Local health officials are looking at some bold recommendations from the Canadian Public Health Association to fight the growing opioid crisis.
The chief medical officer for Muskoka-Simcoe has already endorsed a controversial proposal to decriminalize the personal use of psycho-active substances such as cocaine, crystal meth and heroin. Some experts say that would allow them to focus their resources on addiction and treatment instead of enforcement.
Dr. Fareen Karachiwalla is the associate medical officer of health for Kingston, Frontenac, Lennox and Addington Public Health.
“What we know now is that the approach we’re taking right now is just not working and decriminalization and even legislation could have a lot of benefits in terms of reducing overdoses, reducing deaths from overdoses and, very importantly, preventing stigma and social harm.”
Travis Mitchell is the overdose prevention site coordinator at the Street Health Centre on Barrack Street in downtown Kingston. He says decriminalization is a part of a very progressive movement and he’d like to see it happen.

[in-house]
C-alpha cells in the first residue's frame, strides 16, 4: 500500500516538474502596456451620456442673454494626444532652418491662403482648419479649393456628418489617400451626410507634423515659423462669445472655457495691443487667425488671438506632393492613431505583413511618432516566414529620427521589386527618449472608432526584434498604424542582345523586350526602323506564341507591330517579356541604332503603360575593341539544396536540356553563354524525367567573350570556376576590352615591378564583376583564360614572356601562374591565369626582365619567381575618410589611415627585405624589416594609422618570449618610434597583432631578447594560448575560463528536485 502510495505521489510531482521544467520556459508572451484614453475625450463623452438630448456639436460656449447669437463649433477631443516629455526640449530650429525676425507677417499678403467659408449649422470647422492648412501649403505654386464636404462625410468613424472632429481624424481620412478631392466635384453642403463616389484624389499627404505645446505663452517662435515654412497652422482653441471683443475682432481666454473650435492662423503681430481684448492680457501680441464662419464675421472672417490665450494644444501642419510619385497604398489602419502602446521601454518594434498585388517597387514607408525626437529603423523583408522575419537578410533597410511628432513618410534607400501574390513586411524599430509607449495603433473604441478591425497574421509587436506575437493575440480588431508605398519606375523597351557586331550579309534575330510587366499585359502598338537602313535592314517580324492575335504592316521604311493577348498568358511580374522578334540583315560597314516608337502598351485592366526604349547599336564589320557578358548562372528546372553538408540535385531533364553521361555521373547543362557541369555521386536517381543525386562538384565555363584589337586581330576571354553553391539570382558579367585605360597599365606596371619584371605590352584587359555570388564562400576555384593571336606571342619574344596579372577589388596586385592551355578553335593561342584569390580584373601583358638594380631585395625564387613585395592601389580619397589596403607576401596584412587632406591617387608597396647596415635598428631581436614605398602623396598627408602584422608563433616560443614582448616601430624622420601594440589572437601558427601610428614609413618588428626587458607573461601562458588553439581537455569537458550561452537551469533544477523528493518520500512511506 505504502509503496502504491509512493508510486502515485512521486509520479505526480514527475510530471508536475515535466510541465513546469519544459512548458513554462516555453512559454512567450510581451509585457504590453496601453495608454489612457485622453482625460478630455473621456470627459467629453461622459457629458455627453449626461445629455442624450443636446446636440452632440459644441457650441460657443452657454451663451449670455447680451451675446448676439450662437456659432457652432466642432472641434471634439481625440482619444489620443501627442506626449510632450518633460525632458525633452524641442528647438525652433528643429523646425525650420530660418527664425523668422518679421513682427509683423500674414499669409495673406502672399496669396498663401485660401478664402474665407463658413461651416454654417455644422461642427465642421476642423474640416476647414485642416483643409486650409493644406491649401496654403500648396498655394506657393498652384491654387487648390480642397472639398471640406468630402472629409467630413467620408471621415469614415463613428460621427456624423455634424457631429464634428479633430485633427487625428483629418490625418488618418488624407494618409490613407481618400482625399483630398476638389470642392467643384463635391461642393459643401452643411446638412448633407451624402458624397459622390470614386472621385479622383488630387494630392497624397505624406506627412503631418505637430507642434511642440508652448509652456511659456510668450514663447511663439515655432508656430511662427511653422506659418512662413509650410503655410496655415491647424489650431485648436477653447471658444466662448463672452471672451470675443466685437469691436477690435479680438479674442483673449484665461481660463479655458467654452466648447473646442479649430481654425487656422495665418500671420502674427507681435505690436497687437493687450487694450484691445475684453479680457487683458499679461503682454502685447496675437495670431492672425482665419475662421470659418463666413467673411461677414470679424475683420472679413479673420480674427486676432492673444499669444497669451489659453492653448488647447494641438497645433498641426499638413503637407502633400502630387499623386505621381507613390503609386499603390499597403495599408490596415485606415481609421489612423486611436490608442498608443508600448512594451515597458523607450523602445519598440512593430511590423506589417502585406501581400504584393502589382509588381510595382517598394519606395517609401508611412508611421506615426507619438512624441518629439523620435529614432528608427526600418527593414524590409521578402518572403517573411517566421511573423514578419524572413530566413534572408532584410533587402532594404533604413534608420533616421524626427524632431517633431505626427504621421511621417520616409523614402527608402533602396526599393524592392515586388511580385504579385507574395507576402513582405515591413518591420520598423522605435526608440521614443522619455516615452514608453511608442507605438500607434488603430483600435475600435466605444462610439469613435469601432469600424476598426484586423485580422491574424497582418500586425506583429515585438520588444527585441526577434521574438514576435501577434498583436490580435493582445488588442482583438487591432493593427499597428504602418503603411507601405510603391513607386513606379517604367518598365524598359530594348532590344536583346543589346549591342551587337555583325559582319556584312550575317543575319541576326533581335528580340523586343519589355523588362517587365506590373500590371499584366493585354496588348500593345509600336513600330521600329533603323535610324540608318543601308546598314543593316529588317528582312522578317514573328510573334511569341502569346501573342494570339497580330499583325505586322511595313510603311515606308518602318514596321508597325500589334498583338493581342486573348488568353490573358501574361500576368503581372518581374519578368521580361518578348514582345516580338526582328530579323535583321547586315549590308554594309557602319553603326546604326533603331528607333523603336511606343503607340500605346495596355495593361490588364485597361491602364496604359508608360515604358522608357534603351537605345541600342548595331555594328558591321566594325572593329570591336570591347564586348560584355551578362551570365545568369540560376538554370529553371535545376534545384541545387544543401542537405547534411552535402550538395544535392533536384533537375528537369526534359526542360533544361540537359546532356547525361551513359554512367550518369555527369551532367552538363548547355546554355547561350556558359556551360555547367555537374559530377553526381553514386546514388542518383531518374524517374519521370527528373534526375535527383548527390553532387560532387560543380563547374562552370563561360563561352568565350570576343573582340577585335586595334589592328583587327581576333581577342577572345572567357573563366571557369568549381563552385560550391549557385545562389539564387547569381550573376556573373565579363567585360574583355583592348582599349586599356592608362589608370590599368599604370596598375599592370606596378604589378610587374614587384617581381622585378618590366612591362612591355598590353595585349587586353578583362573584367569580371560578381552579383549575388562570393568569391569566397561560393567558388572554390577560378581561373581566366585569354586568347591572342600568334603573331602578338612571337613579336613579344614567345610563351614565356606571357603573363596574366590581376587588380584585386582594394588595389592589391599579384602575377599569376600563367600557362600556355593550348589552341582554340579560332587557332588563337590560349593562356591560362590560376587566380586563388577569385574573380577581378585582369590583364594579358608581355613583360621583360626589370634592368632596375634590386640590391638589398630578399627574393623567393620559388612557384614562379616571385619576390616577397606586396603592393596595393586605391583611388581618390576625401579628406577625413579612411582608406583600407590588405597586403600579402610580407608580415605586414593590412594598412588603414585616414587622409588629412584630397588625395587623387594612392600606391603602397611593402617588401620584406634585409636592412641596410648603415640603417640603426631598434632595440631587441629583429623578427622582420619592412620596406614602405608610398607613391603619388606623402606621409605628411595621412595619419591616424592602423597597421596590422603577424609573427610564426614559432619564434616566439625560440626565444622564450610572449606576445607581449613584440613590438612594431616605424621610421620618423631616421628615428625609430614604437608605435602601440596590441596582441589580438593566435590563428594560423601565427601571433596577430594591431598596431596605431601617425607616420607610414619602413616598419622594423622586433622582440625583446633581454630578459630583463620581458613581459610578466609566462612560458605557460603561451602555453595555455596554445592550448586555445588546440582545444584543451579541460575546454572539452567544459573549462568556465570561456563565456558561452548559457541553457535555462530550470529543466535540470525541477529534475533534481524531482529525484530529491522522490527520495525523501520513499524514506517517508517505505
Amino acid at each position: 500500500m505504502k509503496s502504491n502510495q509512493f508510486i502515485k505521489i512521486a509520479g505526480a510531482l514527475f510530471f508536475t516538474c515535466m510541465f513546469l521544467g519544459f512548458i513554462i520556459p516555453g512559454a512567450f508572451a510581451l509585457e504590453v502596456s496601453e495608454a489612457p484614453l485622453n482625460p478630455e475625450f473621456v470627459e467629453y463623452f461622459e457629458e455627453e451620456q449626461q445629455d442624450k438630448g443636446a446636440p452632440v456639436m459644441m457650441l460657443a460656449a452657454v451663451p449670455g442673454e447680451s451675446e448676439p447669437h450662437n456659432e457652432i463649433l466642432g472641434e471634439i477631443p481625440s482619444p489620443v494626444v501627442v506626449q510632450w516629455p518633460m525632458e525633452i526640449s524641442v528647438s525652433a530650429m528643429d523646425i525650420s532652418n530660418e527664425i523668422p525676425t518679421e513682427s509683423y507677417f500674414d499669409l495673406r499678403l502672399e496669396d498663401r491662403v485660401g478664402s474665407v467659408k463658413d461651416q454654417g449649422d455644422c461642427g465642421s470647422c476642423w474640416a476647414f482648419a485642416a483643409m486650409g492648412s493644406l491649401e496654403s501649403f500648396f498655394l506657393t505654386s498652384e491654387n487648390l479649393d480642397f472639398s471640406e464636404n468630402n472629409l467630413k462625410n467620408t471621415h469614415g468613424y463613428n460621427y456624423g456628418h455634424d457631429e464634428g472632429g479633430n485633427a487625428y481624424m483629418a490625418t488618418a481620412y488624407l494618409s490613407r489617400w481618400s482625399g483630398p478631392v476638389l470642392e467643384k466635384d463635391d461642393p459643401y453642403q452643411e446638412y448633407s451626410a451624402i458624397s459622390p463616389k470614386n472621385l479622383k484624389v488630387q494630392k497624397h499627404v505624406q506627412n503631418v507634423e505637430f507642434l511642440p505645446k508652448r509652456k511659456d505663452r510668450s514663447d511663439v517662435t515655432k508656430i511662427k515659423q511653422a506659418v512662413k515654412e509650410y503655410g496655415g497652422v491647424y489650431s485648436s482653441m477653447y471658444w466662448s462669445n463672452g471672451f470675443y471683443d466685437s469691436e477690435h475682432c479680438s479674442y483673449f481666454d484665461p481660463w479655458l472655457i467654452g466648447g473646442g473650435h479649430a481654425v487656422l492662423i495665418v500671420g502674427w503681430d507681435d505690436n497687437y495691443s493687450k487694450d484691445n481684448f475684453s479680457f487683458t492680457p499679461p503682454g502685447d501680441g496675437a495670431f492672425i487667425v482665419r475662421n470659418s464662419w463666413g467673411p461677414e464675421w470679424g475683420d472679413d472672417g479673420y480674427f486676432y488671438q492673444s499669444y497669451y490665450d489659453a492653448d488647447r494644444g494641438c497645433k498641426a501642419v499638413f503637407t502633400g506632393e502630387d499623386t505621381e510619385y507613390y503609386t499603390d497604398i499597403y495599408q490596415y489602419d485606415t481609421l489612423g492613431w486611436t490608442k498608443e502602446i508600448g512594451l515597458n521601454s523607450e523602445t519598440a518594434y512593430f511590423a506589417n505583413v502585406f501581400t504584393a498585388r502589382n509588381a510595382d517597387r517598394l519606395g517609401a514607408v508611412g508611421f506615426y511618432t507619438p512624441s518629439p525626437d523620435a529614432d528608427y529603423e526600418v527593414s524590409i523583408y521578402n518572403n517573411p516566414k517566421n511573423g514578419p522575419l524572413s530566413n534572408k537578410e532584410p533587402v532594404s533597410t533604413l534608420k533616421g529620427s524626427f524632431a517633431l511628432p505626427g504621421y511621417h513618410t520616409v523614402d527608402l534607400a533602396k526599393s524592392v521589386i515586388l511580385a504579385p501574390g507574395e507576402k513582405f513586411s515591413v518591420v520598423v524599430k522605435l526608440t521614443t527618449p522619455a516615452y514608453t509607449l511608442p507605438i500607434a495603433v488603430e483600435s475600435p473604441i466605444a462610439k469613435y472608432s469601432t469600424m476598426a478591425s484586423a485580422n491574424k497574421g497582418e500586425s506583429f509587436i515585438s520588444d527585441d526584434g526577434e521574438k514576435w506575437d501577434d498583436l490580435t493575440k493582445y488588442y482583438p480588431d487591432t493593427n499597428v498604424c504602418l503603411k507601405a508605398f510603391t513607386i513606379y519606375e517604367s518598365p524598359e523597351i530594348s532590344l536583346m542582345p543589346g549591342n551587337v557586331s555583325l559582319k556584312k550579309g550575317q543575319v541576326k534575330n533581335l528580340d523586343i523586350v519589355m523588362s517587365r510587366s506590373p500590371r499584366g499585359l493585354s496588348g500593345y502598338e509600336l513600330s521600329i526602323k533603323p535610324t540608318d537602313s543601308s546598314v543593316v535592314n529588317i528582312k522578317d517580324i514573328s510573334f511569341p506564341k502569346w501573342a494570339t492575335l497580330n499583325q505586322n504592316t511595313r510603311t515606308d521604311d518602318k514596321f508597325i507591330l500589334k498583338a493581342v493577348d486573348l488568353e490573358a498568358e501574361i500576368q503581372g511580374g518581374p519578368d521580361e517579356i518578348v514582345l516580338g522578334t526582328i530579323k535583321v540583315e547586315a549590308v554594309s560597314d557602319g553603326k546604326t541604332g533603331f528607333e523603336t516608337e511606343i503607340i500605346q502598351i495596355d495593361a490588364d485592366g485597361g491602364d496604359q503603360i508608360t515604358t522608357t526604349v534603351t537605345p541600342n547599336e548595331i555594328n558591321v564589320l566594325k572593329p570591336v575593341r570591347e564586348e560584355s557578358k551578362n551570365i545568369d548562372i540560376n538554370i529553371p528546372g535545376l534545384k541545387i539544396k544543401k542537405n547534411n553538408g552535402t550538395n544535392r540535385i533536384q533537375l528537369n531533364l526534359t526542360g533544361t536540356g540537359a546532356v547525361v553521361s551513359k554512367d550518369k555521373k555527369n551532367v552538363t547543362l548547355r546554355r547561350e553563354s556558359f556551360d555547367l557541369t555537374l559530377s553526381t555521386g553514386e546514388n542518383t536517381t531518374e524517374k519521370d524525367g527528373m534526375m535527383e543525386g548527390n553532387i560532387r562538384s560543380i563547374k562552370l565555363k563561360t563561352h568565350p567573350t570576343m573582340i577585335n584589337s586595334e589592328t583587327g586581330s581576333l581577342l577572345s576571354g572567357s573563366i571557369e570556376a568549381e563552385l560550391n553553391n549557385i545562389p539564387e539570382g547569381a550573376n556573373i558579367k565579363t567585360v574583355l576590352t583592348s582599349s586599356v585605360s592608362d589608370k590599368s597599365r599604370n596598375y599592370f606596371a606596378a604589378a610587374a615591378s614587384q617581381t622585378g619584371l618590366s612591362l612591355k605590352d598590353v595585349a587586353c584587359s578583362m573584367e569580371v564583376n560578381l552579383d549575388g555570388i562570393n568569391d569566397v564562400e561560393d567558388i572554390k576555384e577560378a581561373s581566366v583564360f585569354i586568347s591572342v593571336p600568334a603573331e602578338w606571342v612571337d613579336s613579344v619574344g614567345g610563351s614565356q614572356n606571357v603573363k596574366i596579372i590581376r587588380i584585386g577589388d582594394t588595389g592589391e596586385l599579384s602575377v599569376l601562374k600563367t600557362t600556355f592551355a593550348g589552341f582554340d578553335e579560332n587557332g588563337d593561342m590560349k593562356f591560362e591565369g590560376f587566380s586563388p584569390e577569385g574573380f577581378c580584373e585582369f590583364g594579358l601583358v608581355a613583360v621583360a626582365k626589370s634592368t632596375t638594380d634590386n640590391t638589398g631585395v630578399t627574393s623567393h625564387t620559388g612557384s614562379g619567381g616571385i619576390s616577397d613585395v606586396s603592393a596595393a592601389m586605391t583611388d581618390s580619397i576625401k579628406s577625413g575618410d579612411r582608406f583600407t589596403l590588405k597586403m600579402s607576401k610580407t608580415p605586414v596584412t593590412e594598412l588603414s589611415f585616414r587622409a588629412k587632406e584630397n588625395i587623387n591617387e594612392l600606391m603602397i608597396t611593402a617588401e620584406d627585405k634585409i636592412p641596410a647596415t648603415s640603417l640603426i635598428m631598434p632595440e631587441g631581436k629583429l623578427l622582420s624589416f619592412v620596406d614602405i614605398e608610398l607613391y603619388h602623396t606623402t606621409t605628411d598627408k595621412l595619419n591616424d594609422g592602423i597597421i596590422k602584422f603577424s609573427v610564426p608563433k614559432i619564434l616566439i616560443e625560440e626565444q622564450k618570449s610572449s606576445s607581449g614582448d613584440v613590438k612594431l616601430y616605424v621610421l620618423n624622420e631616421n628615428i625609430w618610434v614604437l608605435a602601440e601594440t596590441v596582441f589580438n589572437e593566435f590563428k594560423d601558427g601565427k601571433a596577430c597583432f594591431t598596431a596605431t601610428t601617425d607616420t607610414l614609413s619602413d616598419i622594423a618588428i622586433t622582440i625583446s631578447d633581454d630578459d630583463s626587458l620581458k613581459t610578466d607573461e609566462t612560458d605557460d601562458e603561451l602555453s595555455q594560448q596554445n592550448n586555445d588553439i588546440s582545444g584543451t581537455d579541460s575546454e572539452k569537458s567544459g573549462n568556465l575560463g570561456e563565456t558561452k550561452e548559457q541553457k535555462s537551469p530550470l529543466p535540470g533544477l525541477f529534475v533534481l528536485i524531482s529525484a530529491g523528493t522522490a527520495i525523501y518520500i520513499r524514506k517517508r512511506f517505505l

“We’ve always understood substance use and addition through a criminal perspective, so decriminalization acknowledges that there’s a flaw in that system and it takes addiction and substance abuse and it puts it into a health care perspective, where it belongs.”
The local health unit says it will study the issue more before lending it’s voice to the growing number of health and support agencies calling for decriminalization.